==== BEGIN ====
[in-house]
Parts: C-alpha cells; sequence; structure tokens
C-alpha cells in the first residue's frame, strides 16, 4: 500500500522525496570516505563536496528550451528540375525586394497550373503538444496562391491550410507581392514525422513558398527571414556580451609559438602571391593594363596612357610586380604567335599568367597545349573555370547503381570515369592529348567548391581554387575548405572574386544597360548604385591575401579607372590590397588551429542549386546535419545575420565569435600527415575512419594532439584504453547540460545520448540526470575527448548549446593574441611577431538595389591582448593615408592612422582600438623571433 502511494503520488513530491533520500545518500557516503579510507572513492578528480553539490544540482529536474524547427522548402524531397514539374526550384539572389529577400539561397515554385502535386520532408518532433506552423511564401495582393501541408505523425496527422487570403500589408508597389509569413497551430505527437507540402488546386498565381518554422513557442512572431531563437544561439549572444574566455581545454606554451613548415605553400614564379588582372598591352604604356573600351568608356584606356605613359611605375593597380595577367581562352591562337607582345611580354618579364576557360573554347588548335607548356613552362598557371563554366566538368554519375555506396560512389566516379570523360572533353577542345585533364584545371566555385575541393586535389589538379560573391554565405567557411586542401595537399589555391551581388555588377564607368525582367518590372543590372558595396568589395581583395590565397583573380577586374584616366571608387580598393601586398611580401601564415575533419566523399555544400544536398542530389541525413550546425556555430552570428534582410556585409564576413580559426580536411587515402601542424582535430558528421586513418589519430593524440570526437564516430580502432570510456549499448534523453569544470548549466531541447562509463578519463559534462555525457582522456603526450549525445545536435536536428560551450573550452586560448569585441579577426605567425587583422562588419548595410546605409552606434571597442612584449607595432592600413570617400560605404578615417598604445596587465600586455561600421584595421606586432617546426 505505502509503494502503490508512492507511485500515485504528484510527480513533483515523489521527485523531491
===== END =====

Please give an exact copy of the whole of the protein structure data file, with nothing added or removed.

[in-house]
Parts: C-alpha cells; sequence; structure tokens
C-alpha cells in the first residue's frame, strides 16, 4: 500500500522525496570516505563536496528550451528540375525586394497550373503538444496562391491550410507581392514525422513558398527571414556580451609559438602571391593594363596612357610586380604567335599568367597545349573555370547503381570515369592529348567548391581554387575548405572574386544597360548604385591575401579607372590590397588551429542549386546535419545575420565569435600527415575512419594532439584504453547540460545520448540526470575527448548549446593574441611577431538595389591582448593615408592612422582600438623571433 502511494503520488513530491533520500545518500557516503579510507572513492578528480553539490544540482529536474524547427522548402524531397514539374526550384539572389529577400539561397515554385502535386520532408518532433506552423511564401495582393501541408505523425496527422487570403500589408508597389509569413497551430505527437507540402488546386498565381518554422513557442512572431531563437544561439549572444574566455581545454606554451613548415605553400614564379588582372598591352604604356573600351568608356584606356605613359611605375593597380595577367581562352591562337607582345611580354618579364576557360573554347588548335607548356613552362598557371563554366566538368554519375555506396560512389566516379570523360572533353577542345585533364584545371566555385575541393586535389589538379560573391554565405567557411586542401595537399589555391551581388555588377564607368525582367518590372543590372558595396568589395581583395590565397583573380577586374584616366571608387580598393601586398611580401601564415575533419566523399555544400544536398542530389541525413550546425556555430552570428534582410556585409564576413580559426580536411587515402601542424582535430558528421586513418589519430593524440570526437564516430580502432570510456549499448534523453569544470548549466531541447562509463578519463559534462555525457582522456603526450549525445545536435536536428560551450573550452586560448569585441579577426605567425587583422562588419548595410546605409552606434571597442612584449607595432592600413570617400560605404578615417598604445596587465600586455561600421584595421606586432617546426 505505502509503494502503490508512492507511485500515485504528484510527480513533483515523489521527485523531491